Poor governance and corruption created further distances between the citizen and the state, and this became more pronounced under Buhari, a president ironically elected to improve the security of the citizen. Dangerous official denial of weak will and incompetence and the crude cultivation of the perception among the poor that Buhari could not do wrong allowed gaping holes in the security infrastructure to widen, as armed crime pitched communities against each other and made many others hostage. Agriculture suffered as farmlands became abandoned. Rustling increased, creating new recruits for armed criminal activities. Kidnapping blossomed into the only growing economy in the north, making overnight millionaires and creating its own elaborate systems to survive and expand. Policing, already severely stressed by a weakening state and corruption, retreated. Millions of citizens were increasingly abandoned particularly in areas that provided Buhari’s political lifeline throughout his political career.
Jonathan lost an election because he failed to protect citizens and curb corruption. Buhari won a second term because peasants and the urban poor in the north thought he could still fix their rapidly deteriorating lives. Bandits and kidnappers saw an opportunity to dig in. They know what Buhari’s voters do not: his capacity or willingness to stand up for the poor who stood by him is severely limited. They may not have the sophistication to read security maps very well, but they know about abandoned populations, vulnerable highways, frightened relations of victims who prefer to pay millions in ransom than go to the police, and a government that does little more than lament and condemn. Today the bulk of Buhari’s voters are threatened by both Boko Haram and gangs that routinely take over entire villages for pillage or for the hell of it. Because they can. Those who did not vote for him to return as president taunt those who did for their current plight, but they do so from barricades. No one is safe in Buhari’s Nigeria today. You would think you are in Jonathan’s Nigeria. Only it is worse.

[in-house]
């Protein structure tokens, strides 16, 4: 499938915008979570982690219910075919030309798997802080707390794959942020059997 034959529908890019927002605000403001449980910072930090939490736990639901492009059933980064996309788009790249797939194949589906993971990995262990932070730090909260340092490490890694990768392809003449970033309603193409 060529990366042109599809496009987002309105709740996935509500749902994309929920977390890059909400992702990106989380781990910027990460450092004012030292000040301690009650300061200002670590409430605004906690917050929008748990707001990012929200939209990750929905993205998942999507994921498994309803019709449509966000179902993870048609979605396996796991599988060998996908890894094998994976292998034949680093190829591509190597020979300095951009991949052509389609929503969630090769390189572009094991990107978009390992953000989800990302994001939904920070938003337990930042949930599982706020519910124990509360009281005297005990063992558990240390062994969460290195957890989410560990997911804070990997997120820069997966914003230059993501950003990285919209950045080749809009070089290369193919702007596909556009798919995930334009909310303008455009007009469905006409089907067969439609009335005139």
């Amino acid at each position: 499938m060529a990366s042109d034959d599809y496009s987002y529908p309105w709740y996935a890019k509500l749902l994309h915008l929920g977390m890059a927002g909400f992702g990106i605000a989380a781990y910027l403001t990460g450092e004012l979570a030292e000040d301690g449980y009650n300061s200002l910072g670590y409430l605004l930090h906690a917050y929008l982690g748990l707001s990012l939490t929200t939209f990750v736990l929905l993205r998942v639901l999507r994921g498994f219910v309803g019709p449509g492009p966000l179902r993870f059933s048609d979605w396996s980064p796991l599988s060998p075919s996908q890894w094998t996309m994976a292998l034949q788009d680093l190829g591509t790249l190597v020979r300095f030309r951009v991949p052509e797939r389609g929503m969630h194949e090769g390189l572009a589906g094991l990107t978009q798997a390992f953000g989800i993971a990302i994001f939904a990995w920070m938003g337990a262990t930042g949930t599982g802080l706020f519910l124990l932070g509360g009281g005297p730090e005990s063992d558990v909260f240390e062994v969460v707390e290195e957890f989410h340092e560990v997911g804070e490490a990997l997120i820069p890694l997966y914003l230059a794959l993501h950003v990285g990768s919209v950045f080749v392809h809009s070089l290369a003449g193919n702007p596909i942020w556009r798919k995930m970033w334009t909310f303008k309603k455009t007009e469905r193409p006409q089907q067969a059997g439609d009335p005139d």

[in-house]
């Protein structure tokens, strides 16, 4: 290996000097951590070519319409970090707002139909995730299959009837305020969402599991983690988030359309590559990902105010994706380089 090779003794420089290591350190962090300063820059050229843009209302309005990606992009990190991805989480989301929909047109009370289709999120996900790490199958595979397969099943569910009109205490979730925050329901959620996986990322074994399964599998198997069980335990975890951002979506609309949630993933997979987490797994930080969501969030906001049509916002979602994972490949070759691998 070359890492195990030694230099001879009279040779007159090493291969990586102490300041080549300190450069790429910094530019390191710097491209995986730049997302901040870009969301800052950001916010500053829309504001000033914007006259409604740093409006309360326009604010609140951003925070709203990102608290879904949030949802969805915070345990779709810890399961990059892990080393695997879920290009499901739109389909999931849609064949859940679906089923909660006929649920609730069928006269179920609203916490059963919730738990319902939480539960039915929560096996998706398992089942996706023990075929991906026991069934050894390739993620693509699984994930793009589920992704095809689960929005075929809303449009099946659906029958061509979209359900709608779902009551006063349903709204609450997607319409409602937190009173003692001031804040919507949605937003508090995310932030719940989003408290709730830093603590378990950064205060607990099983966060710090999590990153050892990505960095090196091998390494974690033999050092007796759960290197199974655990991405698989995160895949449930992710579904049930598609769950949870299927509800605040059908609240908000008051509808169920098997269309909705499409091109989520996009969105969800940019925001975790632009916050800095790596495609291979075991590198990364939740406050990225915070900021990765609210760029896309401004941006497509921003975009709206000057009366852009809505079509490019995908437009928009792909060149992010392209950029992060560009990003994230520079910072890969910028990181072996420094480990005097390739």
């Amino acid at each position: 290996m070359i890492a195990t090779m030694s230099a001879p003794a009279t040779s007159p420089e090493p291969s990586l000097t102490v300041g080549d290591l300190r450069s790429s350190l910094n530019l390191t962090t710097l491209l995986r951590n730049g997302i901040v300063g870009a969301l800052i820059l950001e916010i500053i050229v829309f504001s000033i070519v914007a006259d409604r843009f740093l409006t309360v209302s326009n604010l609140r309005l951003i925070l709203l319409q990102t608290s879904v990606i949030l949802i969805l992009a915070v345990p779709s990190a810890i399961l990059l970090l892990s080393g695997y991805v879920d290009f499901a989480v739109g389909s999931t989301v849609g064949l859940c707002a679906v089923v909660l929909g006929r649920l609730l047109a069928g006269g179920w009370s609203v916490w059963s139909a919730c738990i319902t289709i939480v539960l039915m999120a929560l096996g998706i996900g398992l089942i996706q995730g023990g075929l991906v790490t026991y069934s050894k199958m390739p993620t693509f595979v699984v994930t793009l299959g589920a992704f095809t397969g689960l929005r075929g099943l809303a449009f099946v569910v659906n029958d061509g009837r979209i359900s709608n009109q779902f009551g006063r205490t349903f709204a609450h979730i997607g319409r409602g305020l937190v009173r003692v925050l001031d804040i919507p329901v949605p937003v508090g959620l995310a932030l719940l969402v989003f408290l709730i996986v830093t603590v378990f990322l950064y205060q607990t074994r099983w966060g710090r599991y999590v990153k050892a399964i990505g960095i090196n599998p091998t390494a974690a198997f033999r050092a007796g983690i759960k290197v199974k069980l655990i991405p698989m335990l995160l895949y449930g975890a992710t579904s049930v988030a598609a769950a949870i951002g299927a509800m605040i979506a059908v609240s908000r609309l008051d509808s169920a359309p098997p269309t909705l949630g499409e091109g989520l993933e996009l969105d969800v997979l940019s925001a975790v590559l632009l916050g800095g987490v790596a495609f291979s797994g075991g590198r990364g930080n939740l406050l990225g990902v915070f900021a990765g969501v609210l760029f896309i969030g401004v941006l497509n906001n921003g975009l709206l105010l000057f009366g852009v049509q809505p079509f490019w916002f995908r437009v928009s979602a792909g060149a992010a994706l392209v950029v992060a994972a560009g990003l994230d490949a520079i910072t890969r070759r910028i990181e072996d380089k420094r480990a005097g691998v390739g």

Nothing captures the routine, pathetic lamentation of Buhari’s leadership than the statement released by his aide while he wined and dined with world leaders in faraway Jordan last weekend. “How can I be happy and indifferent to the senseless killings of my fellow citizens by bandits?” he asks. ”I am human and I understand the pains of the victims and their families who have been traumatized and impoverished by constant ransom demands by bandits….I constantly listen to our security personnel in order to understand their problems and needs…It is therefore ridiculous to suggest that I am indifferent to these killings”, he pleads. What is ridiculous is that President Buhari expects that a nation that is bleeding from neglect is going to believe that he is doing enough. If, all considered, President Buhari is concerned about security and is not indifferent to the killings particularly in the regions that just gave him a new mandate, then the nation is in even worse trouble that it realizes. If he survives the legal challenge to his re-election, the next four years will be tough for the nation. A president who cannot understand that he is seriously under-performing in managing security is a major liability for any nation.